As a direct manifestation of humanity's oneness, the Internet provides a fantastic forum for testing the power of thought. What happens online, you can assume is a reflection of our greater consciousness. We have immediate access to the things we want. We can talk to each other instantly through the air. We unveil new possibilities every second. Everything you can do online, you can do in your head. That is the Internet showing us the meaning of life.





If you liked this article, please consider supporting my work! I love you and thank you for reading.

111111

Happy 11.11.11! 5 Blogging Basics for New Beginnings

111111
Thank you Georgia!

They say when you start noticing 11:11 on the clock, it's a wake up call from the universe. Knock knock! Ready to go deeper into this mystery of life? Not only can you say 11:11 represents "one-ness", but it's an indicator of synchronicity: things lining up for you in perfect timing. Isn't the very definition of life, "perfect timing"?

Today is 11/11/11, which means the whole world is noticing the synchronicity. A worldwide wake up call is pretty huge!

What is the wake up call telling you? What do you know you have to do but have been putting off? What new thoughts, beliefs, feelings and actions would you like to make yours today?

Take this day as the opportunity it truly is: a chance to align with the person you know you are.

Let's do it together!

It's easy to say we'll change and do better, but sometimes it really helps to share our ideas and support each other. Whether you do it under your own name or a pseudonym, documenting your journey on a blog or website helps you stay accountable, appreciate your progress, and meet people with similar ideas. Basically, blogging helps you stick to it, whatever it may be. Plus, there's always that possibility of fame and fortune if you achieve your goals—or fail particularly beautifully.

1. Get a site

I always recommend paying for your own web hosting so you can have complete control over your site. This gives you things like a domain name, infinite storage space, and ability to sell or monetize whatever you want on your site (porn and illegal things excluded). If you want to one day make a living from your site, this is the way to go. I have some easy instructions here. Keep in mind it will require a little bit of fiddling with code and software.

If you're not quite ready for the commitment or technical involvement, get a WordPress.com blog, a Blogger blog, or a Tumblr - whatever is easiest for you.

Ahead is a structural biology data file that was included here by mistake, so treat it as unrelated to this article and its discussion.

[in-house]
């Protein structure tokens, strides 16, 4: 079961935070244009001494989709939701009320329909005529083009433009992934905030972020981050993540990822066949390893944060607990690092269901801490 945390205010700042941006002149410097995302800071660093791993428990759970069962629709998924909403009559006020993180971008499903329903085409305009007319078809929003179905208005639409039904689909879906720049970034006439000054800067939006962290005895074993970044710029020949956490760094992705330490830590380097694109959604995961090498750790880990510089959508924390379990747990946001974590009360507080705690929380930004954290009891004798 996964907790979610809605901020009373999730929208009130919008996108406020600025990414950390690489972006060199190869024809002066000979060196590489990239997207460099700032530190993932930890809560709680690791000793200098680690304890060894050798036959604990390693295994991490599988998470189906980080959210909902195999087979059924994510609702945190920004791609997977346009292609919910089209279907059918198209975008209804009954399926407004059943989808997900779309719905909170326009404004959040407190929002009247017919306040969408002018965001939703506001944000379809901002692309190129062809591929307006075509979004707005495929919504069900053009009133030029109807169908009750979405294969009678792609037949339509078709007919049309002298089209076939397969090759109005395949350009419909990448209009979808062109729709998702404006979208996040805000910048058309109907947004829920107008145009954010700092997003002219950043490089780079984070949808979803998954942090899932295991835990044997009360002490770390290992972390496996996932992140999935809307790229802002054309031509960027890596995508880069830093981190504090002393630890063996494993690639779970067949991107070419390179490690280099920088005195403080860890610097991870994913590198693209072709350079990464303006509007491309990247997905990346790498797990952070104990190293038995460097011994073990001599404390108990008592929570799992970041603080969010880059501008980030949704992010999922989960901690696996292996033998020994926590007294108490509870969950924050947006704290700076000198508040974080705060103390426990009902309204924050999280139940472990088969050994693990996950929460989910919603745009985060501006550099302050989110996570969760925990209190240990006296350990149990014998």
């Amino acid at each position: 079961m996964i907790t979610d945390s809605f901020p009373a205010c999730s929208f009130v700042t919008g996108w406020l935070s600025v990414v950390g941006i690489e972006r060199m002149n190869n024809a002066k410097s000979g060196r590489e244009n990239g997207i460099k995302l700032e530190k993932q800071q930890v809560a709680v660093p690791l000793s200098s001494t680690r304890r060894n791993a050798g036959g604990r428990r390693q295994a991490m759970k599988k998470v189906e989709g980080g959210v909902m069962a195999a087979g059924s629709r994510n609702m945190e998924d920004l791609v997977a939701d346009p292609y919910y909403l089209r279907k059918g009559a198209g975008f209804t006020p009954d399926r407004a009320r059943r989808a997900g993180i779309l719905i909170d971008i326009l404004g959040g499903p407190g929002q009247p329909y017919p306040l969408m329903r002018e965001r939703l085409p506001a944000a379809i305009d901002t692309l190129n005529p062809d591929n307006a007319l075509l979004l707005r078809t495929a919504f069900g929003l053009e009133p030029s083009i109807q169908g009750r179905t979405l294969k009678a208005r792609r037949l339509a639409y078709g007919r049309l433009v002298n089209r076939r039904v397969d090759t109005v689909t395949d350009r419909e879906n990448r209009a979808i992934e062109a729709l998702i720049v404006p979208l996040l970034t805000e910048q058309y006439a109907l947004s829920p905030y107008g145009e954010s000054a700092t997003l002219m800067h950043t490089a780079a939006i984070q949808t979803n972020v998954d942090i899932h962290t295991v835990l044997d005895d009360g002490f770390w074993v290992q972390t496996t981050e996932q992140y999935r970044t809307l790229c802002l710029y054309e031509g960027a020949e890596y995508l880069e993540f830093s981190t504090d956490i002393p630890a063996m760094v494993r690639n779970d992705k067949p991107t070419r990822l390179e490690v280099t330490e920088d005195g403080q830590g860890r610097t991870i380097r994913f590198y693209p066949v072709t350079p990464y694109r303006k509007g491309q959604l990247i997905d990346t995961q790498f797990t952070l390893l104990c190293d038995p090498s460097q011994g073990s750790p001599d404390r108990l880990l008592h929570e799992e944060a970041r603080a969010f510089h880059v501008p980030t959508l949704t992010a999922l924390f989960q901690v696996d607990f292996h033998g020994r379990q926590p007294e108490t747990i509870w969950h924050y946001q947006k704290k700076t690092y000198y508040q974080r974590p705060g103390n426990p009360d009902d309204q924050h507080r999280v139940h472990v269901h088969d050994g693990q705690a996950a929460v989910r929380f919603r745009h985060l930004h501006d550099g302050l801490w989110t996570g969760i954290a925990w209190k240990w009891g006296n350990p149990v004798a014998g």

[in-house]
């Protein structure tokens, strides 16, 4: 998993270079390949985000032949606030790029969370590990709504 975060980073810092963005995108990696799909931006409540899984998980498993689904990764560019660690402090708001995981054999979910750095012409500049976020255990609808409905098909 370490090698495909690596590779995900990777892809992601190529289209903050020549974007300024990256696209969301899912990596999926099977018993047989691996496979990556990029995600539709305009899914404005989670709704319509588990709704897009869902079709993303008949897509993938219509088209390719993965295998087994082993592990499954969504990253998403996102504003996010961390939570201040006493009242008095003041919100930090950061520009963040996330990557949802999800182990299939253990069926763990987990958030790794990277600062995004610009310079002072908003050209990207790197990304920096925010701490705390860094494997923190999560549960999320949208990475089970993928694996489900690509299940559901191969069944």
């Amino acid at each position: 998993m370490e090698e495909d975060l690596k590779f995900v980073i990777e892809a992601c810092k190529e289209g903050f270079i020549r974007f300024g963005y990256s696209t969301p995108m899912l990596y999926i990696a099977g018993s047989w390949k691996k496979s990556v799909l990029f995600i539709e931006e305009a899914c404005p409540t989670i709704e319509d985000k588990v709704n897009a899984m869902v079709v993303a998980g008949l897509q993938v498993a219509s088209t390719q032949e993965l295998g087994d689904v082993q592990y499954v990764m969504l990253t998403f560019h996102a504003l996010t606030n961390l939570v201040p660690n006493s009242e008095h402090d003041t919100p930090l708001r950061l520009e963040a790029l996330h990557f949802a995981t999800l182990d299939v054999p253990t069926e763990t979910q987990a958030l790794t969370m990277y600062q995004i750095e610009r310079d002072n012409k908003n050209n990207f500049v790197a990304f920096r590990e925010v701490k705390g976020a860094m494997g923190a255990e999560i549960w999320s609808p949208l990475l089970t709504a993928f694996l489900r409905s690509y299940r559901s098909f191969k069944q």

2. Start writing

Lots of people start blogs as a place to be heard. No one else can share your thoughts for you. And every thought you have is just as valuable as any other on the Internet. Who knows what gold is lying around your head! If you don't know what to write, check out this list of ideas.

3. Get comfortable with blogging. In public.

Sharing my thoughts in public is scary, but it feels good to do things I'm afraid of. I believe sharing what we think is pretty much the best way to remember each other's humanity. We all have thoughts and feelings and want them to be heard. Sharing thoughts makes us vulnerable to criticism, but who cares? Haters left!

Keeping a public blog is BALLSY. But there will be many times when you're not ready to go public. In that case, you can keep drafts of posts saved on your website, or on some platforms (like WordPress) you can publish password-protected or completely private posts. I do not advise this! Every keystroke you make on the Internet has a chance to be public one day. No password is strong enough to protect your privacy forever. If you need to iron out some ideas before sharing them, keep a separate journal on your computer. I often find that when I allow myself to write privately, I can make a lot of progress feeling better about the topic. Often by the time I'm done writing I have a piece I want to share anyway.

For good advice on blogging, read ProBlogger, Penelope Trunk, and Steve Pavlina. For web design advice, read A List Apart.

4. Understand Copyright

If you use someone else's image on your site, get permission or at the very least link to where you got it. If you want a clear conscience about using other people's images, use Creative Commons licensed images that are easy to search for on Flickr.

Then decide about how to license your own work. As soon as you publish something, it is technically copyrighted by you. No one has the rights to sell it or use it without your permission. But the best advice I have (which Russell Simmons and Steve Pavlina agree with) is to give it away for free. The best way to get your ideas to the most people is to not put any barriers in the way. Donate your work to the public domain or Creative Commons license it. You will still be able to make money from your art. But when you first start out, the most important thing is to get your ideas into other people's heads. Make it easy on us. (Recently one of my CC-licensed photos was published on Forbes, neat huh?)

5. Decide how you want to monetize

You'll be a lot more likely to make money from your site if you decide how you want to do it. Do you want to have a really high traffic site? Then advertising (using Adsense or other platforms) will make you a lot of money. The challenge of traffic-based revenue models is that you only make more money with more traffic, meaning you have to produce a lot of content to keep people coming back.

There are infinite ways to make money from your site. You can sell physical merchandise, digital downloads, subscription access, or affiliate products. And don't forget about donations! How do you want to make your money?

If you want lots of traffic, ask yourself why. What feeling would that give you? If you want to sell your creative works, ask yourself why. What feeling would that give you? If you want to people to donate large sums to you, ask yourself why. What feeling would that give you? Whatever feeling it is you're trying to achieve you can start practicing today. The more you choose to feel as if you've succeeded, the faster success will come. Be it, see it!





I like monetizing my site with donations. If you enjoyed this article, please consider supporting my work! I love you and thank you for reading.

Click the Like Button!

How To Put a Facebook Like Button On Your…

Click the Like Button!